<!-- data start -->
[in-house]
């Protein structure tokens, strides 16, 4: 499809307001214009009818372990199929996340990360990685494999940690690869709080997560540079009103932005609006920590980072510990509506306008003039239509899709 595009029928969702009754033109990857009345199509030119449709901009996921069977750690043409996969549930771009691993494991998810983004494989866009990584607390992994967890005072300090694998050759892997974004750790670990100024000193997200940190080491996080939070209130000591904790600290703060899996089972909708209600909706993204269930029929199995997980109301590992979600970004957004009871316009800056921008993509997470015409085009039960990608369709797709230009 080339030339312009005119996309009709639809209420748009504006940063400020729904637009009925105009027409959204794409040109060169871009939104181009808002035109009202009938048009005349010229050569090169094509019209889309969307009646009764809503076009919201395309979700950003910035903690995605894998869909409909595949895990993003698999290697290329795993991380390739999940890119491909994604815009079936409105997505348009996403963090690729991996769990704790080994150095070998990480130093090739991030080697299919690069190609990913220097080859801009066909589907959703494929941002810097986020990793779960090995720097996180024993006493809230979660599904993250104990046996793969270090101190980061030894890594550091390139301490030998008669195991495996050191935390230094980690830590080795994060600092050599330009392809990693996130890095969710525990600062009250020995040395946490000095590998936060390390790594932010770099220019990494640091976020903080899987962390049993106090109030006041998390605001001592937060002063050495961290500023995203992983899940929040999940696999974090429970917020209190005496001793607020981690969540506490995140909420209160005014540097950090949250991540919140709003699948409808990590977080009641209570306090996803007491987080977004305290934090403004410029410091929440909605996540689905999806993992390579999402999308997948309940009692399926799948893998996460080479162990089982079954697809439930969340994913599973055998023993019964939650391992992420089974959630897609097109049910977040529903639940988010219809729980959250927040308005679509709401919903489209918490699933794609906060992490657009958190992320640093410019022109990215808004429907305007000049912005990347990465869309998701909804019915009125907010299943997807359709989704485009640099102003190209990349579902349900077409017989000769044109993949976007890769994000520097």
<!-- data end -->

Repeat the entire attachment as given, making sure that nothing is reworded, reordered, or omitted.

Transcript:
[in-house]
């Protein structure tokens, strides 16, 4: 499809307001214009009818372990199929996340990360990685494999940690690869709080997560540079009103932005609006920590980072510990509506306008003039239509899709 595009029928969702009754033109990857009345199509030119449709901009996921069977750690043409996969549930771009691993494991998810983004494989866009990584607390992994967890005072300090694998050759892997974004750790670990100024000193997200940190080491996080939070209130000591904790600290703060899996089972909708209600909706993204269930029929199995997980109301590992979600970004957004009871316009800056921008993509997470015409085009039960990608369709797709230009 080339030339312009005119996309009709639809209420748009504006940063400020729904637009009925105009027409959204794409040109060169871009939104181009808002035109009202009938048009005349010229050569090169094509019209889309969307009646009764809503076009919201395309979700950003910035903690995605894998869909409909595949895990993003698999290697290329795993991380390739999940890119491909994604815009079936409105997505348009996403963090690729991996769990704790080994150095070998990480130093090739991030080697299919690069190609990913220097080859801009066909589907959703494929941002810097986020990793779960090995720097996180024993006493809230979660599904993250104990046996793969270090101190980061030894890594550091390139301490030998008669195991495996050191935390230094980690830590080795994060600092050599330009392809990693996130890095969710525990600062009250020995040395946490000095590998936060390390790594932010770099220019990494640091976020903080899987962390049993106090109030006041998390605001001592937060002063050495961290500023995203992983899940929040999940696999974090429970917020209190005496001793607020981690969540506490995140909420209160005014540097950090949250991540919140709003699948409808990590977080009641209570306090996803007491987080977004305290934090403004410029410091929440909605996540689905999806993992390579999402999308997948309940009692399926799948893998996460080479162990089982079954697809439930969340994913599973055998023993019964939650391992992420089974959630897609097109049910977040529903639940988010219809729980959250927040308005679509709401919903489209918490699933794609906060992490657009958190992320640093410019022109990215808004429907305007000049912005990347990465869309998701909804019915009125907010299943997807359709989704485009640099102003190209990349579902349900077409017989000769044109993949976007890769994000520097």